Why did the early generations live as long as they did? Did every member of those generations live that long, or only the people mentioned by name in the Torah? Below are some of the answers given by early commentaries:
Rambam (“Maimonides”; Egypt; 1135-1204) writes: “Only the people mentioned by name in the Torah lived such long lives. Other people lived normal, natural lives. Those who lived exceptionally long lives did so either through exceptional attention to their diets and their health or through miracles. It cannot be any other way.” (Moreh Nevochim II 47)
R’ David Kimchi z”l (“Radak”; Provence; 1160-1215) explains: It may be that all people lived that long, or it may be that only the named people did, while their contemporaries chased worldly pleasures which shorten a person’s life. It also may be that G-d wanted these people to live exceptionally long lives so that they would have time to discover the various branches of human knowledge and record them for posterity. After all, there is no way that a person can learn enough in a normal life time if he does not have existing works on which to build. (Radak: Commentary on the Torah)
Ramban (Spain and Eretz Yisrael; 1194-1270) disagrees vehemently. He writes in part: Why should the people mentioned in our parashah have experienced such miracles? There is no evidence that most of them were prophets or even particularly righteous! And if you will attribute their longevity to their diets, how can even the best diet cause a person to live more than ten times the normal life span? Furthermore, if those generations knew the secret of such longevity, would they not have shared it with their contemporaries so that they too would have lived such long lives? And, how was the secret lost after the Flood, when life expectancy declined markedly?
Rather, Ramban explains, Adam lived as long as he did because he was made by the Hand of G-d. Even after he sinned and death was decreed on him, his nature (as the product of G-d’s direct handiwork) allowed him and his earliest descendants to live superlatively long lives. All people before the Flood had similar life spans.
Following the Flood, however, the world experienced atmospheric changes which caused man’s life expectancy to decline. Shem, the son of Noach, was the last to live nearly as long as the early generations (i.e., 600 years) because he was born before the Flood, although he lived most of his life after the Flood. After the generation of the Tower of Bavel, the atmosphere changed for the worse again [apparently as a punishment for their sins] and life expectancy became shorter still. In the time of the Patriarchs, Ramban writes, the ordinary life span was similar to our own. That is why Pharaoh was so amazed (47:8) when he met Yaakov, who was then 130 years old. (Ramban: Commentary on the Torah)
Rabbeinu Yonah writes: The reason that the earliest generations lived as long as they did was simply to give them a chance to populate the world with numerous sons and daughters, for otherwise the world would have remained desolate.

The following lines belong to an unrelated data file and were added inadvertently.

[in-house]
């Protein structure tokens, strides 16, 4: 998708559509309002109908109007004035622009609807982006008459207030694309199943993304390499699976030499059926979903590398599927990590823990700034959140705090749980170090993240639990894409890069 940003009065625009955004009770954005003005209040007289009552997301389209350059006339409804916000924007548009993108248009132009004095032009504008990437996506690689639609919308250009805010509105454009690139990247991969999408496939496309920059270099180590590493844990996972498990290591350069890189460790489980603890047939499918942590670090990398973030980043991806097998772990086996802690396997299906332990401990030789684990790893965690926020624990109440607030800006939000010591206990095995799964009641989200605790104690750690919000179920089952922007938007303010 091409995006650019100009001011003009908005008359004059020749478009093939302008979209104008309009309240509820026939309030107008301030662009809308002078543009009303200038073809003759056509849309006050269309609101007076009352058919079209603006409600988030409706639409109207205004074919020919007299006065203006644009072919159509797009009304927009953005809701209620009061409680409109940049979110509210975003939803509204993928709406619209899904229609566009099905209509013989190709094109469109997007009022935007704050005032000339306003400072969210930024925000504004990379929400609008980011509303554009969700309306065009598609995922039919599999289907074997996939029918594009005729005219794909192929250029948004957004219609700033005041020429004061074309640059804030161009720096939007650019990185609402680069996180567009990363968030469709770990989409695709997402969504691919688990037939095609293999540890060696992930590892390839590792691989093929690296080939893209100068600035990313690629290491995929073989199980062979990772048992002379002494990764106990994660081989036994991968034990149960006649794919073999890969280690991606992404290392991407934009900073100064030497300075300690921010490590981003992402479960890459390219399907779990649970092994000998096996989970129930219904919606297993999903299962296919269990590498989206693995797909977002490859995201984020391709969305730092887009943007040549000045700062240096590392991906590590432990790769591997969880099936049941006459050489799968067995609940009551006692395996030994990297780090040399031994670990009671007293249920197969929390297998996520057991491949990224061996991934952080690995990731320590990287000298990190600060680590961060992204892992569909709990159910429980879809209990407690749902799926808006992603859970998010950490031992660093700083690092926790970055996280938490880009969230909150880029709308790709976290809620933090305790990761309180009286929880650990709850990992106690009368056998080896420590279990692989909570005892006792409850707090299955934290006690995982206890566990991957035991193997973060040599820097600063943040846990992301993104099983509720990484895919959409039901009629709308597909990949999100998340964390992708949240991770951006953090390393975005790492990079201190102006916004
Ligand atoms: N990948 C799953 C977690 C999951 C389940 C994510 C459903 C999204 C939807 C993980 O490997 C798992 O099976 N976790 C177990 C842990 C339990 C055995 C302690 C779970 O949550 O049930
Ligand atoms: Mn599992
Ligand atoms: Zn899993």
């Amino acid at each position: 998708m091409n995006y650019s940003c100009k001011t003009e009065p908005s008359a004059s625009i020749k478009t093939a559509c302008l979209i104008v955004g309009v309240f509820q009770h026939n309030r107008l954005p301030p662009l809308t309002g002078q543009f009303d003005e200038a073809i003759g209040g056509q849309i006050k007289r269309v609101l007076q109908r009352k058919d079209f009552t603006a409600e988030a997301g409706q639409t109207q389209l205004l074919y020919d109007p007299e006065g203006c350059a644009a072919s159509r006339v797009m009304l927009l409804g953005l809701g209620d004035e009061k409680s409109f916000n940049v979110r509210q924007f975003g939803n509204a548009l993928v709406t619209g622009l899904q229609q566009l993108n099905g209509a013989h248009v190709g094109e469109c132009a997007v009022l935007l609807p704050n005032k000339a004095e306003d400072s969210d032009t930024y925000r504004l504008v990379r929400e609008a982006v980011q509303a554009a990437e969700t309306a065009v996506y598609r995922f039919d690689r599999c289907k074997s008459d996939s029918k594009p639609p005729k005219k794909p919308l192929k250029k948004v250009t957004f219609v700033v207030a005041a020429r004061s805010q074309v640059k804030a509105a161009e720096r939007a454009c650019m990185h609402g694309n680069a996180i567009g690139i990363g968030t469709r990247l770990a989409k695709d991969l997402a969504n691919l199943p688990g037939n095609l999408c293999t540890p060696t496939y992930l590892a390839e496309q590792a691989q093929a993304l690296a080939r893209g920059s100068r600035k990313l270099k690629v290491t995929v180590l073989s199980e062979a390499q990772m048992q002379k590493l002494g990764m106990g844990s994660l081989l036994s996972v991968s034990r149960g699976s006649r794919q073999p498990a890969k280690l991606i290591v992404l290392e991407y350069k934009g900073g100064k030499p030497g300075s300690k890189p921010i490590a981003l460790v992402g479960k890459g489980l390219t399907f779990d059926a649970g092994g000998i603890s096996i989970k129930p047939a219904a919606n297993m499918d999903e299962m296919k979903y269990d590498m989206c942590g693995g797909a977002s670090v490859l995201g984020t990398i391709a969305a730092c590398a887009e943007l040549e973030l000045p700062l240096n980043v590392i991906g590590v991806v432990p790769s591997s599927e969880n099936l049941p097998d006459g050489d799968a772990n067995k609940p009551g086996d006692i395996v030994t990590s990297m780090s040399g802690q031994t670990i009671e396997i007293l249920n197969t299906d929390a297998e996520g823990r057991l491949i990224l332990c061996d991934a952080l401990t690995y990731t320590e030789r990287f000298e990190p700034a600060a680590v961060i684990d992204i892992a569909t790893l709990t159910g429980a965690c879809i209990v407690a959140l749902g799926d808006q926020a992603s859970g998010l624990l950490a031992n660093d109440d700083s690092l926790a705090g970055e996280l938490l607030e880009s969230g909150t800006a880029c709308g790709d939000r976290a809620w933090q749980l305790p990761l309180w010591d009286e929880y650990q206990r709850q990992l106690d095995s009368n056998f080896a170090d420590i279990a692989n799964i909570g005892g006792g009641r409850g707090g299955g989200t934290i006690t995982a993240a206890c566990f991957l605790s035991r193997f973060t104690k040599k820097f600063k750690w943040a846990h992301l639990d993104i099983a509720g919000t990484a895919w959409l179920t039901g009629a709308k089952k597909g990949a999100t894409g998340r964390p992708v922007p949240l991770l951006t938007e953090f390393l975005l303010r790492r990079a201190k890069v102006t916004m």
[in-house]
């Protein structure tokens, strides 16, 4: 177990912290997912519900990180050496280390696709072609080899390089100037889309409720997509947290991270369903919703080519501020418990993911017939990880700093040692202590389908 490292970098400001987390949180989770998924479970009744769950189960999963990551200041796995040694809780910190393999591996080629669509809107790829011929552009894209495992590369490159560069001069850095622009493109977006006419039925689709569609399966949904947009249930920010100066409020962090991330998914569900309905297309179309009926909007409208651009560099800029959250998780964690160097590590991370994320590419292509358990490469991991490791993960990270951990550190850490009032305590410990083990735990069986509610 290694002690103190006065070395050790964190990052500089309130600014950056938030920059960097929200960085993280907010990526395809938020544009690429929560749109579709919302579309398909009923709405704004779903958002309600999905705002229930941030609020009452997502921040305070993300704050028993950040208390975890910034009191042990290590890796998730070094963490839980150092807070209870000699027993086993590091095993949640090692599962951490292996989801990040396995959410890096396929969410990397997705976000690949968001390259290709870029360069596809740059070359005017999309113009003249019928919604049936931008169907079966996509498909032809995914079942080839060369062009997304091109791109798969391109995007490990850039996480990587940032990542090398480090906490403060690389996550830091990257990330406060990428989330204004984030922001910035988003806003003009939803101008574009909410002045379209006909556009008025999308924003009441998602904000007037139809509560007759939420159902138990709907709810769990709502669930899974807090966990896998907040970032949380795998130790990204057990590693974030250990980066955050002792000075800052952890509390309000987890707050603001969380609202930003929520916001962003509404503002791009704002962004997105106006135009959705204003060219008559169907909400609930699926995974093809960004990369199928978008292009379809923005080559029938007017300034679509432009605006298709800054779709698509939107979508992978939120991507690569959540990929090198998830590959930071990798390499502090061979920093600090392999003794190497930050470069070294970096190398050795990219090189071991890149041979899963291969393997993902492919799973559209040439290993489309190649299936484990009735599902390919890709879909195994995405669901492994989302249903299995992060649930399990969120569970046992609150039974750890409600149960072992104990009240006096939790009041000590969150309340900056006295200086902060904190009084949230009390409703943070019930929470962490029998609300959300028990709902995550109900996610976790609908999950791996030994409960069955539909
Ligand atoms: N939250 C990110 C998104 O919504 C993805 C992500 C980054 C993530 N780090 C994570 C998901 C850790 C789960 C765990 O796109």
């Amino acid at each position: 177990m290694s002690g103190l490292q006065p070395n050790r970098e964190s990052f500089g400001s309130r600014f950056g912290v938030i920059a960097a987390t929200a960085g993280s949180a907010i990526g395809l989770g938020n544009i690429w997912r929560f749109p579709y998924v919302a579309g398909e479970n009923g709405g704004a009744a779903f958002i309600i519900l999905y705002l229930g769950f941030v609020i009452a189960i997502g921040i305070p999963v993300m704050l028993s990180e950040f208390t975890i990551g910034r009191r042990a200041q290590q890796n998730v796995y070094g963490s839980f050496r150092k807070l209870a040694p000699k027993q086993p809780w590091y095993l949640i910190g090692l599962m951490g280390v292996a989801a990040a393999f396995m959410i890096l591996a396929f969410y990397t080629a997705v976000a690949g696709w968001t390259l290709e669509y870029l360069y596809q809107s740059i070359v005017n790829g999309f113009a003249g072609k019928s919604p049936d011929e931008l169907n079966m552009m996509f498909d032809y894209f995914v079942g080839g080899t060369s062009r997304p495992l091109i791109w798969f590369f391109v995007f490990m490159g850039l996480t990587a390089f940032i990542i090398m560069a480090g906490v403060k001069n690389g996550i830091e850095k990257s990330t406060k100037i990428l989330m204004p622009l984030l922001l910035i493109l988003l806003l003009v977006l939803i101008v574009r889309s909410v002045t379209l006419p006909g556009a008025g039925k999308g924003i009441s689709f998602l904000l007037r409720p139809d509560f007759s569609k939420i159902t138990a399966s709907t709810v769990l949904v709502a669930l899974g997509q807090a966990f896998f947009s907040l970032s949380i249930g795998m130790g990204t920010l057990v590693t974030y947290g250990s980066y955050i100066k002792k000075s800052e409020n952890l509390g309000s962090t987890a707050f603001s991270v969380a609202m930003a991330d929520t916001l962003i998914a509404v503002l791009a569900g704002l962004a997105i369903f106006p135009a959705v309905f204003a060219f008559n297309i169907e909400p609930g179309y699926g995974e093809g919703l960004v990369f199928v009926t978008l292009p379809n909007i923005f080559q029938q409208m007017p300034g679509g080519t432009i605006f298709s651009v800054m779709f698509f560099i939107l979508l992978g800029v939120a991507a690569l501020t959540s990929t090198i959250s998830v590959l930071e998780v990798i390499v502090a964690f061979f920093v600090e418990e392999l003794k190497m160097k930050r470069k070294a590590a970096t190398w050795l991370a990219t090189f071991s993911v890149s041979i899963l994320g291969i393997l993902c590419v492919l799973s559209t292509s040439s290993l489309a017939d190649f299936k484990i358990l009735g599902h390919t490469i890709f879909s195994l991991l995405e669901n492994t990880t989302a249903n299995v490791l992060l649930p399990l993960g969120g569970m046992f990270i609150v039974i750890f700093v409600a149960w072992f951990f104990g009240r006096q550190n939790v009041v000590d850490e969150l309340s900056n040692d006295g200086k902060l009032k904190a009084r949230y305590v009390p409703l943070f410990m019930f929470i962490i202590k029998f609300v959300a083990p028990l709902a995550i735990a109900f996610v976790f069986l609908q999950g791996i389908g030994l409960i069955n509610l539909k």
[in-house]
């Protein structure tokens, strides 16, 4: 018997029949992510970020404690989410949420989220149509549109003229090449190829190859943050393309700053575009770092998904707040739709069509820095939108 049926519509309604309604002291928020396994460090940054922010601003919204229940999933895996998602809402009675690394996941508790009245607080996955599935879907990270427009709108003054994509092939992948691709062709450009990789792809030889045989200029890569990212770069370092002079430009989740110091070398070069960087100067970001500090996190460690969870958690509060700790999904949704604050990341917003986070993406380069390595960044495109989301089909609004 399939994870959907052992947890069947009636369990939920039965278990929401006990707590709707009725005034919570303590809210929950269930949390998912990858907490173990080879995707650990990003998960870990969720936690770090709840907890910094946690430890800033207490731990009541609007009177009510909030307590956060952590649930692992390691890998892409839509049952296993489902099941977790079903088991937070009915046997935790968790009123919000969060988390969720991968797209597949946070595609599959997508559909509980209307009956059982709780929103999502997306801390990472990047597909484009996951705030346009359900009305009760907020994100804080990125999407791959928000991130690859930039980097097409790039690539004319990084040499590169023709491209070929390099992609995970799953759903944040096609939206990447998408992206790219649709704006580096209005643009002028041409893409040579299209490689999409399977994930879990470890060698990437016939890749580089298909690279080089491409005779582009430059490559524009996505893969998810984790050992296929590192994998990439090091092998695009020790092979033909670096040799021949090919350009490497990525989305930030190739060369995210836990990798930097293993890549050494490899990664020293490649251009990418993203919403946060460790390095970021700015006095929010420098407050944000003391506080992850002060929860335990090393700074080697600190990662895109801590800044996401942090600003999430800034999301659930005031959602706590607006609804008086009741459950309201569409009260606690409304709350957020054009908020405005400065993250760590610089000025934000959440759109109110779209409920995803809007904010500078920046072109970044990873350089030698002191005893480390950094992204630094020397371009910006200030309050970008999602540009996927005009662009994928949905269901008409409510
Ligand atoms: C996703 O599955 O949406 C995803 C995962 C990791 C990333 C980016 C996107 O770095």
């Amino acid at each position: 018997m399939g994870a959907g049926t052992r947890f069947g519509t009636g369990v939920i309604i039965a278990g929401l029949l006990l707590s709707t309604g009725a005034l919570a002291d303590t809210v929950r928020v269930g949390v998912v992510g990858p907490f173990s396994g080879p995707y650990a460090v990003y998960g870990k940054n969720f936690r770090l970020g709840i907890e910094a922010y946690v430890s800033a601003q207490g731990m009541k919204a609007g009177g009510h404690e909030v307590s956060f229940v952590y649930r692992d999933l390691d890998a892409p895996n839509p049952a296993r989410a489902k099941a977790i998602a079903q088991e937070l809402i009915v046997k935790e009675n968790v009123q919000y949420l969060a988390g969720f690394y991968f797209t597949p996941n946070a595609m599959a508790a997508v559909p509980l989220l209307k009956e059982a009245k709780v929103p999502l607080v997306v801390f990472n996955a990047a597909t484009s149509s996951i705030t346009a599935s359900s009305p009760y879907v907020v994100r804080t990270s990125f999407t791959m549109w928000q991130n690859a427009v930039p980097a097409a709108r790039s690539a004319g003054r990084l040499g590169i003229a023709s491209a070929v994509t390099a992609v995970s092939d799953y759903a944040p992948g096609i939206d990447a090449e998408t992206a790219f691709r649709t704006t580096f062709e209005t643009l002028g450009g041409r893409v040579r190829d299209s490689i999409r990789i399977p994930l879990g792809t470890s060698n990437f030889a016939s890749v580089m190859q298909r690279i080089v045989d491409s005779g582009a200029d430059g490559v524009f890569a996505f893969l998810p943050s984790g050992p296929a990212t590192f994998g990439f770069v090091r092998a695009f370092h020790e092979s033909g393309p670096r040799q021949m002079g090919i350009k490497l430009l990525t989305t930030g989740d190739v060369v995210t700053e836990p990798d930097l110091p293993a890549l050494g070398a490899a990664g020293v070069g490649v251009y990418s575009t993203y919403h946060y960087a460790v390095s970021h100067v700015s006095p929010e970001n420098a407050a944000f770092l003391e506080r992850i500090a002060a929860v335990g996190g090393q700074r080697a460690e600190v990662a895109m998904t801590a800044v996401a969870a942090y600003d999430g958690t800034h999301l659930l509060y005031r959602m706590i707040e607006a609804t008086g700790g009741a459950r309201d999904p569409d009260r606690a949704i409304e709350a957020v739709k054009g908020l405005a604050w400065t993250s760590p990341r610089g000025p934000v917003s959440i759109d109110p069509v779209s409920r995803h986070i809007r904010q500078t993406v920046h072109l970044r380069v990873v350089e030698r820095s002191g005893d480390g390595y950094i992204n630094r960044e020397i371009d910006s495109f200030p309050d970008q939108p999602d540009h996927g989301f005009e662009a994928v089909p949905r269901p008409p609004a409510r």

(Derashot U’Peirushei Rabbeinu Yonah p. 17)
R’ Yaakov Yosef Katz z”l (late 1800s; known as the “Toldos”), one of the leading disciples of the Ba’al Shem Tov, was visited a certain town when he was approached by an inhabitant of a neighboring village and asked to attend the circumcision of the man’s son on that day. “I will even honor you to be the sandak / godfather,” the villager said.
The Toldos agreed, but only on the condition that he could sit in another room and study Torah until all of the preparations had been completed and he would not have to wait idly for the ceremony to begin. The villager agreed.
When everything had been prepared and the baby had arrived, the villager went to call R’ Yaakov Yosef. However, when they returned to the place where the brit milah was to be held, the villager was chagrined to discover that one guest had left and there was no longer a minyan. He quickly ran outside and pleaded with the first Jew he saw: “Please come to my son’s brit milah.”
The man responded, “Zohl zein azoi” / “So be it!” “Can I offer you an honor?” the villager inquired. “So be it!” the tenth man responded. To every question he was asked, he answered: “So be it!”
After the circumcision, the Toldos asked that this man be brought to him, but the man had vanished. So the Toldos asked in heaven who the man was, and he was told that it was Eliyahu Hanavi, who had been sent to teach the assembled the importance of accepting G-d’s judgment in all circumstances. “So be it!” should be a Jew’s response to everything that he experiences in life.
As the Toldos was preparing to leave town, a stranger approached him and asked if he could share the sage’s carriage. “Who are you?” the Toldos asked. “So be it!” the stranger responded (apparently rebuking the sage for not agreeing immediately to share his ride).
When the tzaddik R’ Yitzchak Mattityahu Luria z”l heard this story, he commented: On each day of Creation, the Torah says, “And it was so!” But why does the Torah say, “And it was so!” at the very end of creation when nothing new had been created? That, answered R’ Luria was Adam’s statement, accepting that G-d in His Wisdom had created the world exactly as He saw fit. “So be it!”
(Quoted in Otzrot Tzaddikei U’geonei Ha’dorot)